2. Materials and Methods

2.1. Materials

Gold nanoparticle, 100 nm in size (CAS no: 742031) and gold auric chloride (CAS no: 27988-77-8) were purchased from Sigma Aldrich, St. Louis, MO, USA. Solvents Acetonitrile and Methanol were purchased from Sigma Aldrich, St. Louis, MO, USA. Deionized water is produced using Millipore system, Merck, USA. Thermo hypersil gold C18 column was purchased from Thermo Fischer Scientific, USA.

2.2. Chromatography Conditions

The HPLC system used for the study was Shimadzu Prominence liquid chromatography (Shimadzu, Kyoto, Japan) equipped with LC-20 AD pump, SIL-20 AC injector valve with sample holder, C10-10AS column holder with oven, DGu-20 AS degasser, LC-20 AD pump and SPD M20A photo diode array detector. The HPLC column used was C18 column with 150 mm × 5 mm i.d, consisting of 5 micron particles of C18 packing material. The quantification of peaks was performed using LC-Quant software associated with the Shimadzu HPLC instrument. Gradient mobile phase conditions were used for acetonitrile/water; methanol/water and acetonitrile/water systems. Appropriate solvent system was chosen based on the gradient method. From the gradient method Acetonitrile/Water system with 70:30 ratio was identified as the ideal mobile phase condition to analyze the sample. Acetonitrile/Water system with 70:30 ratio was employed to identify gold auric chloride and gold nanoparticles. Ten microliter of the sample was injected for the analysis and oven temperature of the column was maintained at 40 degrees.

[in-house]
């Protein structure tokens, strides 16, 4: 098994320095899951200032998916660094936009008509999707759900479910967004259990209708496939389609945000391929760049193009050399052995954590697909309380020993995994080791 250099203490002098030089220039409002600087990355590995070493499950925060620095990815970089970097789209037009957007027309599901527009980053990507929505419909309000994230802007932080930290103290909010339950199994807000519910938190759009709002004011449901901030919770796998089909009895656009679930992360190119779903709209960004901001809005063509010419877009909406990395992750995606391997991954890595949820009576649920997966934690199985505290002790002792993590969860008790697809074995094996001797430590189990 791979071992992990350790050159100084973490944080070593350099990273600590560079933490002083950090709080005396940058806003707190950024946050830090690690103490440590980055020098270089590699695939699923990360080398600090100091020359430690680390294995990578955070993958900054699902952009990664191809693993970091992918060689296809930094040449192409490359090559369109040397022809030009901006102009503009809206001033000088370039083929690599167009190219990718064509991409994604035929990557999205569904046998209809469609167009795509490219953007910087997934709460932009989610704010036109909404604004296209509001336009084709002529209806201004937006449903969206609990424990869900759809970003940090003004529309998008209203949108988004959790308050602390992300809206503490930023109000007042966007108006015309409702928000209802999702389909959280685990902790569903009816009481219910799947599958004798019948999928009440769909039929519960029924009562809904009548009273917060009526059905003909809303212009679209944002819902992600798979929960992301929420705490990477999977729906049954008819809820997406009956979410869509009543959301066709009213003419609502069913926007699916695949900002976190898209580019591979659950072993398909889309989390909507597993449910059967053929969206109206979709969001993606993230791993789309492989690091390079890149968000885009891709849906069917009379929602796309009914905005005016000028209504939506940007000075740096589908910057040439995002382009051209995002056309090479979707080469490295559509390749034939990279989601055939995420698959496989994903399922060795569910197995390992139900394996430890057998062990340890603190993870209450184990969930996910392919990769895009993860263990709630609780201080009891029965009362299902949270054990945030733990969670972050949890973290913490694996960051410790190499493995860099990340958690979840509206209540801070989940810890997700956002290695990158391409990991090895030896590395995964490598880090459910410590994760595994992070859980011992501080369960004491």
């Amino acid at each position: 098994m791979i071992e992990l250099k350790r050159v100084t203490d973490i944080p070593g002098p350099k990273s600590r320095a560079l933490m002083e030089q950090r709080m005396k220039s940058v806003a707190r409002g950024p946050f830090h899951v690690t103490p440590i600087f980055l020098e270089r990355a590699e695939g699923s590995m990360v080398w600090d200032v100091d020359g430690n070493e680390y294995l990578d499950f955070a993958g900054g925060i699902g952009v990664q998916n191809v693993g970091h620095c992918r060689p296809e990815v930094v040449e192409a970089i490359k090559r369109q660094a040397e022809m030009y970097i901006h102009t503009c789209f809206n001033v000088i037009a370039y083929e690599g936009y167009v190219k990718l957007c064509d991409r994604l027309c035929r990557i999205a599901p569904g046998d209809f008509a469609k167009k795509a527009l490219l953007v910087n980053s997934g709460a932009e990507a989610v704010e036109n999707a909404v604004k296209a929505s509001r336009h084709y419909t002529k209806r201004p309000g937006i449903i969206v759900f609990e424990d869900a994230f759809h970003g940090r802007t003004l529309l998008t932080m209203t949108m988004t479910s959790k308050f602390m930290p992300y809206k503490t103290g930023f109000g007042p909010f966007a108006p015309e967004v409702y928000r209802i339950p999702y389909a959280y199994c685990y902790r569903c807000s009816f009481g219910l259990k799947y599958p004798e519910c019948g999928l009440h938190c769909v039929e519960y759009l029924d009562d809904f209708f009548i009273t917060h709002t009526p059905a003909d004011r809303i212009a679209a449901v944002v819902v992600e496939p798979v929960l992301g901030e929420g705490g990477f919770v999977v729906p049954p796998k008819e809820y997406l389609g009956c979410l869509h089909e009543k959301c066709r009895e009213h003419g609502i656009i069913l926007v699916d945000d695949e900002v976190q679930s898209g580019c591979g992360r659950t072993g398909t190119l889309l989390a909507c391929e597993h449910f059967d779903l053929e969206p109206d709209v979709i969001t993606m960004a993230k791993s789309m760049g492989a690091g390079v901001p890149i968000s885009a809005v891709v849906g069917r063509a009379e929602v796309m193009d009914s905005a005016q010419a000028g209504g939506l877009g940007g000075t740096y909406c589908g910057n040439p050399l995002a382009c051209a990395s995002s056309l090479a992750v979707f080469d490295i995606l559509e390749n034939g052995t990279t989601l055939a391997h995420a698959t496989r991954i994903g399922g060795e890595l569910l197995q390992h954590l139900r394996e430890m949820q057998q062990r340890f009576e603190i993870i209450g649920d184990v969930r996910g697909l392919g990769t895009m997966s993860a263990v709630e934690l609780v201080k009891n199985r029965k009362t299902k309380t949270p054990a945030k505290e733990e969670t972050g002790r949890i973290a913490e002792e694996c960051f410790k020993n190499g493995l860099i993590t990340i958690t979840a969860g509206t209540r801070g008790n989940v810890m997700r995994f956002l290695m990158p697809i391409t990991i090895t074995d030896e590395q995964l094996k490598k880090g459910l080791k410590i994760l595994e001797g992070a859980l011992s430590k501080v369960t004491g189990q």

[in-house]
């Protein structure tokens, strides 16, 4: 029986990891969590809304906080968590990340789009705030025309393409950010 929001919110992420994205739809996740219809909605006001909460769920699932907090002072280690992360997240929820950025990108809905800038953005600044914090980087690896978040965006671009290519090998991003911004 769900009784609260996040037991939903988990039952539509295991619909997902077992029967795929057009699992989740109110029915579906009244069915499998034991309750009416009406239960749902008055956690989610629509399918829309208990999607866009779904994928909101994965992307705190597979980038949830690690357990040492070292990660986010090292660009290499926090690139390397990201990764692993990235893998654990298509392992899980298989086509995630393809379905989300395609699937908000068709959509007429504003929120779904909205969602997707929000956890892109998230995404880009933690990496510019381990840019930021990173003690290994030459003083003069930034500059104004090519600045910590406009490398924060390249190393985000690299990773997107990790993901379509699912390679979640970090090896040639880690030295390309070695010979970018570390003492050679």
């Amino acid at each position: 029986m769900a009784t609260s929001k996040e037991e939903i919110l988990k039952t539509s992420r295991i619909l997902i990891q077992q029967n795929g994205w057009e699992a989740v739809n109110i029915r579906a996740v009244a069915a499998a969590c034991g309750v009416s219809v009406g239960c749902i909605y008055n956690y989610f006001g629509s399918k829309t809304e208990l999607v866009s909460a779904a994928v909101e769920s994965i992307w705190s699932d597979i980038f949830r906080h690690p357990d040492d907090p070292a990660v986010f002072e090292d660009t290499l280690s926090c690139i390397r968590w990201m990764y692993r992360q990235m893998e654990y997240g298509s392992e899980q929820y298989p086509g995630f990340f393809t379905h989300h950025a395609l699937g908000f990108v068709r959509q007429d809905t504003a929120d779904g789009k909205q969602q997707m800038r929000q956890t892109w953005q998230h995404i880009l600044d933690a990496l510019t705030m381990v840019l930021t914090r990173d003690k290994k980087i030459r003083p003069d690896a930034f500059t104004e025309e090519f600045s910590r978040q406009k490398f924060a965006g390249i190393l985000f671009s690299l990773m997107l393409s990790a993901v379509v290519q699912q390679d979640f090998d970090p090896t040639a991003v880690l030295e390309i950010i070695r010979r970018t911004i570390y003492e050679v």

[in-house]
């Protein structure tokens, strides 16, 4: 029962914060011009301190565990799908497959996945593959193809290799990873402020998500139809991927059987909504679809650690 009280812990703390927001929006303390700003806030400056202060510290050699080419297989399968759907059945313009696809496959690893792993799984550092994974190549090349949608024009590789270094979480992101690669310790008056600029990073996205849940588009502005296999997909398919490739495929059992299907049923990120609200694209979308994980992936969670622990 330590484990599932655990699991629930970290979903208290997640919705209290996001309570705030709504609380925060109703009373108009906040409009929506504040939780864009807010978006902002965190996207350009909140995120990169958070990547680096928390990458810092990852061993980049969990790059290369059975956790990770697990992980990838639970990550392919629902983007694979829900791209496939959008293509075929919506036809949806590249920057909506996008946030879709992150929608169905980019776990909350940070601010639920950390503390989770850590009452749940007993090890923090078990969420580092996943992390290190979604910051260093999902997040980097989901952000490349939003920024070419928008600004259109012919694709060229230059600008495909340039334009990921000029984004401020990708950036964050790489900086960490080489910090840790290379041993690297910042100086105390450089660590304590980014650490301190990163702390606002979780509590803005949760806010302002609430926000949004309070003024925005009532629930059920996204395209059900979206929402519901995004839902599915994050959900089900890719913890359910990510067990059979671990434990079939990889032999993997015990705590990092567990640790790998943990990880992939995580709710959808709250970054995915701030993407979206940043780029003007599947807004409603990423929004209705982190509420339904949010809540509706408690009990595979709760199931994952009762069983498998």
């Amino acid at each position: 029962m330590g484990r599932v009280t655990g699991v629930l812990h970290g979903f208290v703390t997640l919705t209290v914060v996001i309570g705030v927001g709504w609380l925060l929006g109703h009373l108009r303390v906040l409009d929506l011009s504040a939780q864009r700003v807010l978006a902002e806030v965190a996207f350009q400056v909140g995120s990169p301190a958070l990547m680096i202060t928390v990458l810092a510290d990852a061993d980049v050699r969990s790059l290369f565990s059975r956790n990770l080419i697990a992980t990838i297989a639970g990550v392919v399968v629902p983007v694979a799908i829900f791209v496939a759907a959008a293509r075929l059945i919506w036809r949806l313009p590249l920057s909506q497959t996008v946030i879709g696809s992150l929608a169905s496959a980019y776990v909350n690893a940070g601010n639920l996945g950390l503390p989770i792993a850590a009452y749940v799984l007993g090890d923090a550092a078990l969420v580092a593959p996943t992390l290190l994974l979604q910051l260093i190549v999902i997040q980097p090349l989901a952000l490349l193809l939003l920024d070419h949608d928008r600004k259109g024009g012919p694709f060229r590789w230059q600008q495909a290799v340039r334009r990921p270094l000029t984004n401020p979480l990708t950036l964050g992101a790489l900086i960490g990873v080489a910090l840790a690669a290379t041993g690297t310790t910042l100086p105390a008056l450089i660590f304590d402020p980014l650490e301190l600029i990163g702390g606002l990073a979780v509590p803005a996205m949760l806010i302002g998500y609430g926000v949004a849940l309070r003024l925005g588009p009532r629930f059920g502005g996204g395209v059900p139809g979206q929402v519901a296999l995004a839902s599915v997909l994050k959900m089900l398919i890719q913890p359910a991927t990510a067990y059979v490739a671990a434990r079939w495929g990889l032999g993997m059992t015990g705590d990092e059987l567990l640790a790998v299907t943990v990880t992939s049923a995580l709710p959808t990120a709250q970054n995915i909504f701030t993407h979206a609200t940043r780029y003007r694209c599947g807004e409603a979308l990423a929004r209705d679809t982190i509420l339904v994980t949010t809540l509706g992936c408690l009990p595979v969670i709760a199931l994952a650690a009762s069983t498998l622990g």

2.3. UV-Vis Spectroscopy

Ultraviolet-Visible (UV-Vis) spectroscopy is performed for the procured gold nanoparticles using Thermo UV-Vis instrument. Gold nanoparticles of 100 nm size were dispersed in citrate buffer. Samples were analyzed directly and the wavelength assigned for 100 nm gold nanoparticles dispersed in buffer specified by Sigma Aldrich was observed. Quality of the purchased gold nanoparticle was confirmed based on UV-Vis spectroscopic studies.

3. Results and Discussion